Our Klamath Basin Water Crisis
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Commission backs Clear Lake water storage study. Cost, feasibility, other questions raised as major roadblocksThe Klamath Soil and Water Conservation District is moving forward on its idea to use Clear Lake, just over the California border, to store irrigation water for the Klamath Basin.
Wednesday, the Klamath County commission gave its endorsement for the Klamath SWCD to pursue a feasibility study.“I think we’d be very foolish and very short-sighted to not endorse this wholeheartedly,” commission chairman Tom Mallams said of the feasibility study. “This is a nuts-and-bolts solution that has been staring at us for decades, and decades and decades. Politically, it’s never been very high on the radar because it is a very simple solution.”
The idea is to store Upper Klamath Lake water in Clear Lake by pumping it through Klamath Project canals in the winter and spring months. The water would be stored for west side irrigators, Project Irrigators, and maybe even the Klamath Refuge, if enough water were available.Critics have charged that nearly all the water in the Basin is already accounted for, and the idea skirts adjudicated water regulations.
Joe Watkins, Klamath SWCD executive director, and Brian Quick, watershed coordinator, made the pitch. They cautioned Clear Lake is a preliminary idea. The next step is getting grant funding for a feasibility study to find if it will work or not.“I support off-stream storage,” said commissioner Jim Bellet. “I think that’s the whole solution to the problem.”
Large hurdlesCommissioner Kelley Minty Morris voted with the other two commissioners to endorse the study, but she had reservations about the Clear Lake idea as a whole. Her biggest concern: cost. There is no price tag for the project.
“It’s very hard for me to say I support a project without having any sense of what the cost might be,” she said. “While we may support the concept, if the cost were in the billions of dollars, it takes it out of reality. Then I wouldn’t support it.”She also worried about environmental concerns. She and Bellet asked if the Klamath SWCD had met with the Klamath Tribes.
“We’ve tried to stay nonpolitical about this,” Watkins said.But Bellet and Minty Morris pointed out the Tribes are a stakeholder and should be included in the conversation.
Minty Morris also asked about a timeline. Quick said the study would likely take one or two years. If Clear Lake still looks promising, it’s unclear how long it would take to fund a project. But Quick was optimistic, saying 16 western states are looking at water storage options.“Water storage is becoming an important aspect across the West,” Quick said. “Things are going to move more quickly than they would have 15 years ago.”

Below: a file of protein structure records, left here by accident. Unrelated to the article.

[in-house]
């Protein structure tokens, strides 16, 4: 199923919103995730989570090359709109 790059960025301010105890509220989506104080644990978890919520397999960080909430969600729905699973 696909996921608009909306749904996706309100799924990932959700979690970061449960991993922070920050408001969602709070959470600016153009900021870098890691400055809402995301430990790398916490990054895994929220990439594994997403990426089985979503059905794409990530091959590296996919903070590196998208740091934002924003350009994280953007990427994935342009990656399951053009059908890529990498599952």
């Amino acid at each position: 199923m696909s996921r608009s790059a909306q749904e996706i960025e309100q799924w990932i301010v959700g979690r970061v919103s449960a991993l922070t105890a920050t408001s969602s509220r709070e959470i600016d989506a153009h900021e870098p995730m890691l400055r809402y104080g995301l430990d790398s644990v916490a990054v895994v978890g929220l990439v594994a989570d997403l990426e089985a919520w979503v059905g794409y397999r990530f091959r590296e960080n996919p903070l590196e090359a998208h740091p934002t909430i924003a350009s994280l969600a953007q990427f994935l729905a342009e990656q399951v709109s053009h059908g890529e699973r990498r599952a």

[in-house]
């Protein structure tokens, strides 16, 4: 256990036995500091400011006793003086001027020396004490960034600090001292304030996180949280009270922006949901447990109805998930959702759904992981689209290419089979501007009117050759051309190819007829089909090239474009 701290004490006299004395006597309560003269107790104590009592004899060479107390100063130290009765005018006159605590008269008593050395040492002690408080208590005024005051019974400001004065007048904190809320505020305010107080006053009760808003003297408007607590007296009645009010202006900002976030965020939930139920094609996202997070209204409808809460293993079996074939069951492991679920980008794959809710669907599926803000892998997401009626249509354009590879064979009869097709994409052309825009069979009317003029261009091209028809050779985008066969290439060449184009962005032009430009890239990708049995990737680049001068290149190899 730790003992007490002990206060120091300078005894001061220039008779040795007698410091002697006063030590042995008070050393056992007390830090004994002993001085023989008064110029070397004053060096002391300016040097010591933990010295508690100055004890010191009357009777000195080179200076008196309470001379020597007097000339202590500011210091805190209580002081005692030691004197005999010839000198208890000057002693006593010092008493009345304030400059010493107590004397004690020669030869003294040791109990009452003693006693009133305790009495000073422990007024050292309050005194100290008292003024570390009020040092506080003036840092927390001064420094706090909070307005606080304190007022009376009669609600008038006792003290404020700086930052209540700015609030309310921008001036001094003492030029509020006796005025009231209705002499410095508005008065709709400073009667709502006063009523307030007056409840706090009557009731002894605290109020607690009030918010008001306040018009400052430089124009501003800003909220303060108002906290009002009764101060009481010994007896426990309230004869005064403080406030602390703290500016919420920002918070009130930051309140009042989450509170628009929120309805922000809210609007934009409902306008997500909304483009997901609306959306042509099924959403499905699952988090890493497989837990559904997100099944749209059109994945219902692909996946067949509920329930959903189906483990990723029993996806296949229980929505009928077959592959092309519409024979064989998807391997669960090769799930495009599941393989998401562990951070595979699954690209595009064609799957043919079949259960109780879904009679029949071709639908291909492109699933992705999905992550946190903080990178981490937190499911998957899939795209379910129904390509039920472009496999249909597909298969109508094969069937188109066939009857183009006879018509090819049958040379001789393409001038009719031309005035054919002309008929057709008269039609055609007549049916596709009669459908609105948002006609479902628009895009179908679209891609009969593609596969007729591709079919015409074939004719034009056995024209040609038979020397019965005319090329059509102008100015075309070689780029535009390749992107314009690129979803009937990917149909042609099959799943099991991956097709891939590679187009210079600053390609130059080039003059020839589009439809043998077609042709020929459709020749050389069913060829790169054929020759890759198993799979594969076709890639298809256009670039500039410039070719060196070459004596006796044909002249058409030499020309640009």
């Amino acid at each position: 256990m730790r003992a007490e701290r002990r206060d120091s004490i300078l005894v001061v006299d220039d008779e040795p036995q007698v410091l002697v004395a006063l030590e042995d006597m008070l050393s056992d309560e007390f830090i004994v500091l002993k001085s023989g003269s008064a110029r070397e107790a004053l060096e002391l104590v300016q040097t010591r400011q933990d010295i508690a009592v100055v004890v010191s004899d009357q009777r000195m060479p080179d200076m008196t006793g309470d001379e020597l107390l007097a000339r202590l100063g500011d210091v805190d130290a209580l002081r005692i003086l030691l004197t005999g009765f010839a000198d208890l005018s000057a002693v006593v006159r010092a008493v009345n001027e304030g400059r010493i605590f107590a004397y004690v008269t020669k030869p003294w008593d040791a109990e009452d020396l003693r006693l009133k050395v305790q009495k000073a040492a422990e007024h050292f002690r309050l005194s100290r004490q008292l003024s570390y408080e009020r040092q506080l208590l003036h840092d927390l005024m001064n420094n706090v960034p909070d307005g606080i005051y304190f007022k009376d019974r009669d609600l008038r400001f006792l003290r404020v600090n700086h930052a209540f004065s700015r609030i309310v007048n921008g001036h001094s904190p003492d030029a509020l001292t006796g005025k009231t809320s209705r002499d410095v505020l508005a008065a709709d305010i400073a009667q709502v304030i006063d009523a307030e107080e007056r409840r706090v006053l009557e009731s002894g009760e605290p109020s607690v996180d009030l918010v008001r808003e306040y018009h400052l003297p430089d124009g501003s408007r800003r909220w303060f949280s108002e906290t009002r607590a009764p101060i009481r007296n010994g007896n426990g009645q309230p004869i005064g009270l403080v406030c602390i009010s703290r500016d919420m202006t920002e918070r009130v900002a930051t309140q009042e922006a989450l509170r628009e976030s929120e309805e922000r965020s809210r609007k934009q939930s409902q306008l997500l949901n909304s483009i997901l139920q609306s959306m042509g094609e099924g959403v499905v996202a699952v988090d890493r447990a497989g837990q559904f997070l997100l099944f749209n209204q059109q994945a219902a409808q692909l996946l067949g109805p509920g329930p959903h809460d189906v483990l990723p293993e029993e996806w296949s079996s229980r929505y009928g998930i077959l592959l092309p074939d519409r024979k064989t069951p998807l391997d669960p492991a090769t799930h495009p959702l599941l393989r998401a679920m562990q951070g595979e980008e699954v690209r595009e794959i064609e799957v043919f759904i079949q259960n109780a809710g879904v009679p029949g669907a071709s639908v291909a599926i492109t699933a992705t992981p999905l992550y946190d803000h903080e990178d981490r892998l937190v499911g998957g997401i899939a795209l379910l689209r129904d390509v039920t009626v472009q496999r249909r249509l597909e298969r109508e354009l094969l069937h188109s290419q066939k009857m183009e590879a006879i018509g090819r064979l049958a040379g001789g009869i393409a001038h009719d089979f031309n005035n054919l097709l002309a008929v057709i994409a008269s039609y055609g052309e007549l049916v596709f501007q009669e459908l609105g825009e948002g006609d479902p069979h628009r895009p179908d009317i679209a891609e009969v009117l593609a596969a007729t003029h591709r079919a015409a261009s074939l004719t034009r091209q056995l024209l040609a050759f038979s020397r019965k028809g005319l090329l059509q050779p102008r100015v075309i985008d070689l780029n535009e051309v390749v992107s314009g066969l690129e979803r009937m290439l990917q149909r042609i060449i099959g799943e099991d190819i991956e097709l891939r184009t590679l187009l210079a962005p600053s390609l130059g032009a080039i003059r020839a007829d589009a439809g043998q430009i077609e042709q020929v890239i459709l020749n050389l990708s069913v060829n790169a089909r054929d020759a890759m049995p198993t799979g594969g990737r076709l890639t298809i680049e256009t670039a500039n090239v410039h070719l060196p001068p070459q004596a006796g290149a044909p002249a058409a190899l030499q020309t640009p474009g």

“Theoretically,” Minty Morris shot back. “I don’t know. People were looking at it then, and people are looking at it often.”Mallams wanted to see what happens with the feasibility study.
“See if it does work. Get those hard numbers,” he said. “That’s the only place it can be answered is a feasibility study.”Politics
In the midst of water politics in the Klamath Basin, Watkins claimed Clear Lake is an option that could work with or without the Klamath Basin Restoration Agreement, the Klamath Hydroelectric Settlement Agreement and the Upper Klamath Basin Comprehensive Agreement.“This works whatever happens with the agreements,” Watkins said. “It’s a good, flexible option for the (Klamath) Project.”
“This project could work in concert with whatever happens or whatever doesn’t happen,” Mallams email@example.com ; @TiplerHN
“Klamath Soil and Water has
their neck out on the chopping block. What we’re doing right
now, and as far out as we’re getting right now … this thing is
coming out in the open; it’s as political as things are here,”
Watkins said. “Our neck is on the chopping block if this is
stopped. But it does not move forward without the village.
Without your guys’ support, that doesn’t help our efforts at
H&N photos by Samantha Tipler
Joe Watkins and Brian Quick, left, with the Klamath Soil and Water Conservation District, asked Klamath County commissioners during a Wednesday meeting to endorse a feasibility study of whether Clear Lake is a viable water storage option for the Klamath Basin.
Joe Watkins, executive director of the Klamath Soil and Water Conservation District, explains to Klamath County commissioners how water could flow through Klamath Project canals from Upper Klamath Lake to store in Clear Lake in the winter and spring.
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Page Updated: Sunday October 11, 2015 10:14 PM Pacific
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